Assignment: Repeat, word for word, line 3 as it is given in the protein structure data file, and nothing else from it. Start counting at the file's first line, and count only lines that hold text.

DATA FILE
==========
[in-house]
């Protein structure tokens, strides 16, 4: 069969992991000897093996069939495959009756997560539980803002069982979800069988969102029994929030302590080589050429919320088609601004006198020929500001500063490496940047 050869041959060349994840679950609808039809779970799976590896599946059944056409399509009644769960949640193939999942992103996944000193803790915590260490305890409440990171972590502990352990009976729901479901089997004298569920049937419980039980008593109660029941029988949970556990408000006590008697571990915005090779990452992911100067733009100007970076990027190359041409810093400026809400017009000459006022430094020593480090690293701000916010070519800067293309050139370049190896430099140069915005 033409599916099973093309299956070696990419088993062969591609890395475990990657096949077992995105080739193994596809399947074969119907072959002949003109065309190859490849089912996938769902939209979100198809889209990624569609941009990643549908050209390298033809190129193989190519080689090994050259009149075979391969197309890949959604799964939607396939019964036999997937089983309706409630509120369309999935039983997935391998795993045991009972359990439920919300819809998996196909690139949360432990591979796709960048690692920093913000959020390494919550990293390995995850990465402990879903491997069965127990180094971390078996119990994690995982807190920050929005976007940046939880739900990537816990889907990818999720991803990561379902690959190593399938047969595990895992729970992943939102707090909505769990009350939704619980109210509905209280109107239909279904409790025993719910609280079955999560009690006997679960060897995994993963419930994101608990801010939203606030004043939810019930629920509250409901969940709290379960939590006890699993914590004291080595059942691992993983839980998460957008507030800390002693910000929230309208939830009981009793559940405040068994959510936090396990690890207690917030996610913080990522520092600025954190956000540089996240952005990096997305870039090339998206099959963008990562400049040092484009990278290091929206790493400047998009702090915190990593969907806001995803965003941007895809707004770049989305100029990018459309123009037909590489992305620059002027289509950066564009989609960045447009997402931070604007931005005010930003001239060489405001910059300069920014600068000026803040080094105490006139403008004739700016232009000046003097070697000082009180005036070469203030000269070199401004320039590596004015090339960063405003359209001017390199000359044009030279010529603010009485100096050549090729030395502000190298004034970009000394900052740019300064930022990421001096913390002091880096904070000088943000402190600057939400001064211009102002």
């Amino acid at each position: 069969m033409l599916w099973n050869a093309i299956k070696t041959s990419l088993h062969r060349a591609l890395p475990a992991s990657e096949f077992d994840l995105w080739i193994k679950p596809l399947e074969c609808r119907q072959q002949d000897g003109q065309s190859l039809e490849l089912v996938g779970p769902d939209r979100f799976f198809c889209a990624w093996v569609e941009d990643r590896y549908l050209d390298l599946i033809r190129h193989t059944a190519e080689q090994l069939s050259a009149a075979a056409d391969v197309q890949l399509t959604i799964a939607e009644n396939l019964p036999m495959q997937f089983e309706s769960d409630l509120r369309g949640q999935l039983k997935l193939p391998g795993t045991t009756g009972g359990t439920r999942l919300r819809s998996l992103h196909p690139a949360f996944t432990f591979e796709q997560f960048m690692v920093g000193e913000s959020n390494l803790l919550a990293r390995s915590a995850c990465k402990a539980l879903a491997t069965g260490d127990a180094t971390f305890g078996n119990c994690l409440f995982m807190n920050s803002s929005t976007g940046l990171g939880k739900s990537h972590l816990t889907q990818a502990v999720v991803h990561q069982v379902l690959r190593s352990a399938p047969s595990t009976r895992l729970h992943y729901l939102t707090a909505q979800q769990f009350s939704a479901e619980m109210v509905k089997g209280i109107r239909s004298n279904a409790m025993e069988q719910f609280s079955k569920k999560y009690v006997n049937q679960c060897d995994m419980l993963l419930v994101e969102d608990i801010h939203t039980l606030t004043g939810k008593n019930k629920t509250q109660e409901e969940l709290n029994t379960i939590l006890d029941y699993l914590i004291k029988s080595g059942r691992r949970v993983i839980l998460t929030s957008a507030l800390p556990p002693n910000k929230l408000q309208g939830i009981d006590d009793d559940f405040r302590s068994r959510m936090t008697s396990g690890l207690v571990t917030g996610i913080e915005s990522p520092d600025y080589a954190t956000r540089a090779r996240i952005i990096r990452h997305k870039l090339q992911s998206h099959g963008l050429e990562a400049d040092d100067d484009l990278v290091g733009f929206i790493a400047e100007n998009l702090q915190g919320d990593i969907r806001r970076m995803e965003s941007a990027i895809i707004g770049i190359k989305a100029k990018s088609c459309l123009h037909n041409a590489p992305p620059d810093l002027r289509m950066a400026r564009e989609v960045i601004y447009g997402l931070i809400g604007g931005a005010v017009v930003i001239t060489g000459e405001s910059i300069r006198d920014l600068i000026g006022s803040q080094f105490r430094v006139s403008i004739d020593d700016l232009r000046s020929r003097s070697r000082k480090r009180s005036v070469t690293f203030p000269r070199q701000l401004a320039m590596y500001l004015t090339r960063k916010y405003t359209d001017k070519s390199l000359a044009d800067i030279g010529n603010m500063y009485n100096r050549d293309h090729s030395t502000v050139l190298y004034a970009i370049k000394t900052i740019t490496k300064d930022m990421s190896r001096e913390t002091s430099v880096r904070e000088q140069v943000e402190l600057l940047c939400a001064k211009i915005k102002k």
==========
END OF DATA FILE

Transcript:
């Amino acid at each position: 069969m033409l599916w099973n050869a093309i299956k070696t041959s990419l088993h062969r060349a591609l890395p475990a992991s990657e096949f077992d994840l995105w080739i193994k679950p596809l399947e074969c609808r119907q072959q002949d000897g003109q065309s190859l039809e490849l089912v996938g779970p769902d939209r979100f799976f198809c889209a990624w093996v569609e941009d990643r590896y549908l050209d390298l599946i033809r190129h193989t059944a190519e080689q090994l069939s050259a009149a075979a056409d391969v197309q890949l399509t959604i799964a939607e009644n396939l019964p036999m495959q997937f089983e309706s769960d409630l509120r369309g949640q999935l039983k997935l193939p391998g795993t045991t009756g009972g359990t439920r999942l919300r819809s998996l992103h196909p690139a949360f996944t432990f591979e796709q997560f960048m690692v920093g000193e913000s959020n390494l803790l919550a990293r390995s915590a995850c990465k402990a539980l879903a491997t069965g260490d127990a180094t971390f305890g078996n119990c994690l409440f995982m807190n920050s803002s929005t976007g940046l990171g939880k739900s990537h972590l816990t889907q990818a502990v999720v991803h990561q069982v379902l690959r190593s352990a399938p047969s595990t009976r895992l729970h992943y729901l939102t707090a909505q979800q769990f009350s939704a479901e619980m109210v509905k089997g209280i109107r239909s004298n279904a409790m025993e069988q719910f609280s079955k569920k999560y009690v006997n049937q679960c060897d995994m419980l993963l419930v994101e969102d608990i801010h939203t039980l606030t004043g939810k008593n019930k629920t509250q109660e409901e969940l709290n029994t379960i939590l006890d029941y699993l914590i004291k029988s080595g059942r691992r949970v993983i839980l998460t929030s957008a507030l800390p556990p002693n910000k929230l408000q309208g939830i009981d006590d009793d559940f405040r302590s068994r959510m936090t008697s396990g690890l207690v571990t917030g996610i913080e915005s990522p520092d600025y080589a954190t956000r540089a090779r996240i952005i990096r990452h997305k870039l090339q992911s998206h099959g963008l050429e990562a400049d040092d100067d484009l990278v290091g733009f929206i790493a400047e100007n998009l702090q915190g919320d990593i969907r806001r970076m995803e965003s941007a990027i895809i707004g770049i190359k989305a100029k990018s088609c459309l123009h037909n041409a590489p992305p620059d810093l002027r289509m950066a400026r564009e989609v960045i601004y447009g997402l931070i809400g604007g931005a005010v017009v930003i001239t060489g000459e405001s910059i300069r006198d920014l600068i000026g006022s803040q080094f105490r430094v006139s403008i004739d020593d700016l232009r000046s020929r003097s070697r000082k480090r009180s005036v070469t690293f203030p000269r070199q701000l401004a320039m590596y500001l004015t090339r960063k916010y405003t359209d001017k070519s390199l000359a044009d800067i030279g010529n603010m500063y009485n100096r050549d293309h090729s030395t502000v050139l190298y004034a970009i370049k000394t900052i740019t490496k300064d930022m990421s190896r001096e913390t002091s430099v880096r904070e000088q140069v943000e402190l600057l940047c939400a001064k211009i915005k102002k």